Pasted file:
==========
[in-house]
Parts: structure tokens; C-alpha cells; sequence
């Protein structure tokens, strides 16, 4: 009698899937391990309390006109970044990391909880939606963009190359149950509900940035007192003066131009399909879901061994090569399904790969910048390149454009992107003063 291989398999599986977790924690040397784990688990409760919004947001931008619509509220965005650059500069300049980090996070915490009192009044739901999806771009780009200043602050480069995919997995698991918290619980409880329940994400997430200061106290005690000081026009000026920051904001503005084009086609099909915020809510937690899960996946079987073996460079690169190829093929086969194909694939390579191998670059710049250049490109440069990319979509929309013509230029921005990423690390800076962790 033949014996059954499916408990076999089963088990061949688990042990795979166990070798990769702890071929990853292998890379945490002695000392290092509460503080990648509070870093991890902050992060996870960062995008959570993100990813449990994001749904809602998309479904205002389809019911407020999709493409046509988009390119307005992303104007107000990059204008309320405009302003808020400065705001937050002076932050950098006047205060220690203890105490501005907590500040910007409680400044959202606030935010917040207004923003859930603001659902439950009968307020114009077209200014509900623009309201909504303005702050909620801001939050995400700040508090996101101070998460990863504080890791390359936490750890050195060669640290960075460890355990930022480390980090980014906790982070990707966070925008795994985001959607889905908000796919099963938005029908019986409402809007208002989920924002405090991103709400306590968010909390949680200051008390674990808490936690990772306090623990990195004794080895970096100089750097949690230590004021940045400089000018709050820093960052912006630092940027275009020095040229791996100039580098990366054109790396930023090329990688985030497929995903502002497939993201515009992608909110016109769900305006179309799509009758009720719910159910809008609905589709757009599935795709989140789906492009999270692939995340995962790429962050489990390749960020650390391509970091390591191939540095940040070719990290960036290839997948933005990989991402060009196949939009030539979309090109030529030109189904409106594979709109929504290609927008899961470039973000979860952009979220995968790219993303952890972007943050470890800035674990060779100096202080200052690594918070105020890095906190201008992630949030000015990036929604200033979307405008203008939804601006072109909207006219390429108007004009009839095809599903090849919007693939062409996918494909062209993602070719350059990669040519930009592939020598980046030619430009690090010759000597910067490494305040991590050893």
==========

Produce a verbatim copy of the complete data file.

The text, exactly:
[in-house]
Parts: structure tokens; C-alpha cells; sequence
């Protein structure tokens, strides 16, 4: 009698899937391990309390006109970044990391909880939606963009190359149950509900940035007192003066131009399909879901061994090569399904790969910048390149454009992107003063 291989398999599986977790924690040397784990688990409760919004947001931008619509509220965005650059500069300049980090996070915490009192009044739901999806771009780009200043602050480069995919997995698991918290619980409880329940994400997430200061106290005690000081026009000026920051904001503005084009086609099909915020809510937690899960996946079987073996460079690169190829093929086969194909694939390579191998670059710049250049490109440069990319979509929309013509230029921005990423690390800076962790 033949014996059954499916408990076999089963088990061949688990042990795979166990070798990769702890071929990853292998890379945490002695000392290092509460503080990648509070870093991890902050992060996870960062995008959570993100990813449990994001749904809602998309479904205002389809019911407020999709493409046509988009390119307005992303104007107000990059204008309320405009302003808020400065705001937050002076932050950098006047205060220690203890105490501005907590500040910007409680400044959202606030935010917040207004923003859930603001659902439950009968307020114009077209200014509900623009309201909504303005702050909620801001939050995400700040508090996101101070998460990863504080890791390359936490750890050195060669640290960075460890355990930022480390980090980014906790982070990707966070925008795994985001959607889905908000796919099963938005029908019986409402809007208002989920924002405090991103709400306590968010909390949680200051008390674990808490936690990772306090623990990195004794080895970096100089750097949690230590004021940045400089000018709050820093960052912006630092940027275009020095040229791996100039580098990366054109790396930023090329990688985030497929995903502002497939993201515009992608909110016109769900305006179309799509009758009720719910159910809008609905589709757009599935795709989140789906492009999270692939995340995962790429962050489990390749960020650390391509970091390591191939540095940040070719990290960036290839997948933005990989991402060009196949939009030539979309090109030529030109189904409106594979709109929504290609927008899961470039973000979860952009979220995968790219993303952890972007943050470890800035674990060779100096202080200052690594918070105020890095906190201008992630949030000015990036929604200033979307405008203008939804601006072109909207006219390429108007004009009839095809599903090849919007693939062409996918494909062209993602070719350059990669040519930009592939020598980046030619430009690090010759000597910067490494305040991590050893």